The polarizing literary debut by Scottish author Ian Banks, The Wasp Factory is the bizarre, imaginative, disturbing, and darkly comic look into the mind of a child psychopath. Meet Frank Cauldhame. Just sixteen, and unconventional to say the least: Two years after I killed Blyth I murdered my young brother Paul, for quite different and more fundamental reasons than I'd disposed of Blyth, and then a year after that I did for my young cousin Esmerelda, more or less on a whim. That's my score to date. Three. I haven't killed anybody for years, and don't intend to ever again. It was just a stage I was going through.
  • Votes: 1

    The History of the Future

    by Blake J. Harris

  • Votes: 1

    How to Bitcoin

    by CoinGecko

  • Votes: 1

    Ikigai

    by Héctor García

  • Votes: 1

    Norwegian Wood

    by Haruki Murakami

  • Votes: 1

    Black Flags

    by Joby Warrick

  • Votes: 1

    American Psycho

    by Bret Easton Ellis

  • Votes: 1

    The Pillars of the Earth

    by Ken Follett

  • Votes: 1

    “And, when you want something, all the universe conspires in helping you to achieve it.”

    by Sacred Knowledge

  • Votes: 1

    Growing Pains

    by Eric G. Flamholtz

  • Votes: 1

    Happiness

    by Matthieu Ricard

  • Votes: 1

    The simple things are also the most extraordinary things, and only the wise can see them

    by kiven arts

    The classic work on the evaluation of city form. What does the city's form actually mean to the people who live there? What can the city planner do to make the city's image more vivid and memorable to the city dweller? To answer these questions, Mr. Lynch, supported by studies of Los Angeles, Boston, and Jersey City, formulates a new criterion--imageability--and shows its potential value as a guide for the building and rebuilding of cities. The wide scope of this study leads to an original and vital method for the evaluation of city form. The architect, the planner, and certainly the city dweller will all want to read this book.
  • Votes: 1

    The Grid

    by Ph.D. Gretchen Bakke

    America’s electrical grid, an engineering triumph of the twentieth century, is turning out to be a poor fit for the present. It’s not just that the grid has grown old and is now in dire need of basic repair. Today, as we invest great hope in new energy sources--solar, wind, and other alternatives--the grid is what stands most firmly in the way of a brighter energy future. If we hope to realize this future, we need to re-imagine the grid according to twenty-first-century values. It’s a project which forces visionaries to work with bureaucrats, legislators with storm-flattened communities, moneymen with hippies, and the left with the right. And though it might not yet be obvious, this revolution is already well under way. Cultural anthropologist Gretchen Bakke unveils the many facets of America's energy infrastructure, its most dynamic moments and its most stable ones, and its essential role in personal and national life. The grid, she argues, is an essentially American artifact, one which developed with us: a product of bold expansion, the occasional foolhardy vision, some genius technologies, and constant improvisation. Most of all, her focus is on how Americans are changing the grid right now, sometimes with gumption and big dreams and sometimes with legislation or the brandishing of guns. The Grid tells--entertainingly, perceptively--the story of what has been called “the largest machine in the world”: its fascinating history, its problematic present, and its potential role in a brighter, cleaner future.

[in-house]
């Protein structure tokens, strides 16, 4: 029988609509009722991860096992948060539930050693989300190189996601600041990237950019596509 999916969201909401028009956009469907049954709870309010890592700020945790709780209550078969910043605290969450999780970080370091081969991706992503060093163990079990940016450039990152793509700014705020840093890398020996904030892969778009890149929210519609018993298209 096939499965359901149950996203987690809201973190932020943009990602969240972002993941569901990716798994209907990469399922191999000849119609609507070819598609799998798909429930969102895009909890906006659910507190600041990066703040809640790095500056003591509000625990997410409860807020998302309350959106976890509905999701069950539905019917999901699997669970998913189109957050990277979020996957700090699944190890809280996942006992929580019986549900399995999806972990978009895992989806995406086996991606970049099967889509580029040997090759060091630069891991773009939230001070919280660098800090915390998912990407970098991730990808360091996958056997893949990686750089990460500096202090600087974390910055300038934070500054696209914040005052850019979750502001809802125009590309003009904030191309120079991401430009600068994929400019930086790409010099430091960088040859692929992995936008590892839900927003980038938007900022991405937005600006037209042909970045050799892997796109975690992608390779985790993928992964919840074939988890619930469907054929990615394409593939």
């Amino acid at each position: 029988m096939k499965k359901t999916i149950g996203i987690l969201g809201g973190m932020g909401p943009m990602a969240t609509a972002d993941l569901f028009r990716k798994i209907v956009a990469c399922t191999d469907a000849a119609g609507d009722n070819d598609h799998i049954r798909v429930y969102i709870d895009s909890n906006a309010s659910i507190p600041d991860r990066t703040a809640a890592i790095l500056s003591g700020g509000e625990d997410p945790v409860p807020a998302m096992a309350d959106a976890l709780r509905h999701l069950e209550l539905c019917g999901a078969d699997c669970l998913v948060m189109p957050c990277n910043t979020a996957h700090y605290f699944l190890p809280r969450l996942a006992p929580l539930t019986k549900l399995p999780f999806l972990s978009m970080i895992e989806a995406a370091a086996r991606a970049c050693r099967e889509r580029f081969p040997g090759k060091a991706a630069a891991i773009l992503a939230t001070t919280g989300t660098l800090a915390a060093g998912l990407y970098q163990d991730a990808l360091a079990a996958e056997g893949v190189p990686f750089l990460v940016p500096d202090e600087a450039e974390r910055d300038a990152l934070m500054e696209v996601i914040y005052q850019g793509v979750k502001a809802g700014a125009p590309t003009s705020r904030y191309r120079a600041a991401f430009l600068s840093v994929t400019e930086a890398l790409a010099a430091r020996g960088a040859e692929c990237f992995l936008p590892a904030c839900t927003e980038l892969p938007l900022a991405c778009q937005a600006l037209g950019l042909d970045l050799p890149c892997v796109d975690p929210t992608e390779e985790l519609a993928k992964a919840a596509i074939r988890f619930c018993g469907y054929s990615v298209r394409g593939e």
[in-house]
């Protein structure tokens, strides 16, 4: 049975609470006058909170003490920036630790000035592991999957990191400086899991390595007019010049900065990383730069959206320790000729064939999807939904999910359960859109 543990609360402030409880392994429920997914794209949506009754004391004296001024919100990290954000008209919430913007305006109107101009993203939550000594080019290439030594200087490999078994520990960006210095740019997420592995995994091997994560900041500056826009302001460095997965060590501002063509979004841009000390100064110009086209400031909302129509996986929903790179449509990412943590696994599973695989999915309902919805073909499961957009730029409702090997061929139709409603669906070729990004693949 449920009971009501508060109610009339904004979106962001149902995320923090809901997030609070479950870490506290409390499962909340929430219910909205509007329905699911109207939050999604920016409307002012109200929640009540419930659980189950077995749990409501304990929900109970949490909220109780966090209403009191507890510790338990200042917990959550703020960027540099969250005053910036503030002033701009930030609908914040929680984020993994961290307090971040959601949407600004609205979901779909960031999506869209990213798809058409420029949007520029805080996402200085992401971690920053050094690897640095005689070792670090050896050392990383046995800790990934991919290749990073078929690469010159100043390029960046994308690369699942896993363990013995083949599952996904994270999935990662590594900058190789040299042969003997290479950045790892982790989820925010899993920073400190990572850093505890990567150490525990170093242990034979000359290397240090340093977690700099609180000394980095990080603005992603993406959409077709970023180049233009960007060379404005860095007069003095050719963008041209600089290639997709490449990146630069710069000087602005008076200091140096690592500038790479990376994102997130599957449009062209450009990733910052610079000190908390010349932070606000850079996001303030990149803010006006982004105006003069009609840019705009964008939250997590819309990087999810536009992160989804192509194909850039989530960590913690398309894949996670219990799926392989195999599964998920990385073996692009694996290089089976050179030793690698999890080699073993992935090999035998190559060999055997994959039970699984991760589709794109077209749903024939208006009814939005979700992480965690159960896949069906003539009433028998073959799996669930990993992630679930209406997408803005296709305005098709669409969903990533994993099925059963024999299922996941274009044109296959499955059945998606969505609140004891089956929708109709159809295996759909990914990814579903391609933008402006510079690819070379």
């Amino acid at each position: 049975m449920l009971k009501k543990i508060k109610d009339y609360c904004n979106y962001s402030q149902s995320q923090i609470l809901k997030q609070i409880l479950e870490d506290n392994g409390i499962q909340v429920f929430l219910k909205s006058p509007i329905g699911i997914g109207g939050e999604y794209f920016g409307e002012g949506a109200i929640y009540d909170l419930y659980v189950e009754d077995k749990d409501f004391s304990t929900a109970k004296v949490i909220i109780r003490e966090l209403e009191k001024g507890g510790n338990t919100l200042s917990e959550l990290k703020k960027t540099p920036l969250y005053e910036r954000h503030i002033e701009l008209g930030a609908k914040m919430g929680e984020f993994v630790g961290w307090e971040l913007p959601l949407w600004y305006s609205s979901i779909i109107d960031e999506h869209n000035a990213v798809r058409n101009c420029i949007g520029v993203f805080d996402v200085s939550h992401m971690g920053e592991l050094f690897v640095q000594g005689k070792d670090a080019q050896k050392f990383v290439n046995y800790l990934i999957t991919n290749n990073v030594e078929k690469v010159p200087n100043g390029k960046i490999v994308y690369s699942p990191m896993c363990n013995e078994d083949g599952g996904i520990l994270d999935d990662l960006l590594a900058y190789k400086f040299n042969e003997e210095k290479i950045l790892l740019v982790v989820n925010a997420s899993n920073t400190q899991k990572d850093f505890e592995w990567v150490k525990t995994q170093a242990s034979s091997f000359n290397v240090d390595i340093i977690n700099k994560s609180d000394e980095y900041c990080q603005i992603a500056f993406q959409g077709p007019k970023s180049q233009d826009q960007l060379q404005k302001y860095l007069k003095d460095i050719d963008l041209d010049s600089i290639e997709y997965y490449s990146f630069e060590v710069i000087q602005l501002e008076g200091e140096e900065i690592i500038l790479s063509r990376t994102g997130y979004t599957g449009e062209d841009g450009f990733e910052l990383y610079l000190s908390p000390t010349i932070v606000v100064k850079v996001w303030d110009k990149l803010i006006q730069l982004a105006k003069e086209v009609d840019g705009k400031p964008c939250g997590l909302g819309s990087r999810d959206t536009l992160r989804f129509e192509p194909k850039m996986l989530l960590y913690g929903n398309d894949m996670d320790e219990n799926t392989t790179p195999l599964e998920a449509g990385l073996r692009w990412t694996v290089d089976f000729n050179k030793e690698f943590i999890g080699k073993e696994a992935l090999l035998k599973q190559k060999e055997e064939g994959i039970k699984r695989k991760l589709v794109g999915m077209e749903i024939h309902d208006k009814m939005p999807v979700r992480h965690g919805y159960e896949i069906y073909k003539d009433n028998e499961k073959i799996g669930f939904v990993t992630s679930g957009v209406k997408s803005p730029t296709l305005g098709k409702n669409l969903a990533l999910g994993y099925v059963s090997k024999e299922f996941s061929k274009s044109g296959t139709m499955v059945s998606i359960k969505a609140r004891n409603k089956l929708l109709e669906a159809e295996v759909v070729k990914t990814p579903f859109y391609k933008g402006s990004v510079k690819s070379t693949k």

• Votes: 1

    Blink

    by Malcolm Gladwell

  • Votes: 1

    The Shack

    by William P. Young

  • Votes: 1

    Athletes Are Brands Too

    by Jeremy Darlow

  • Votes: 1

    Scary Bingo

    by Rob Hodgson

  • Votes: 1

    Breaking The Habit of Being Yourself

    by Joe Dr. Dispenza

  • Votes: 1

    How Not to Die

    by Michael Greger M.D. FACLM

  • Votes: 1

    The Silva Mind Control Method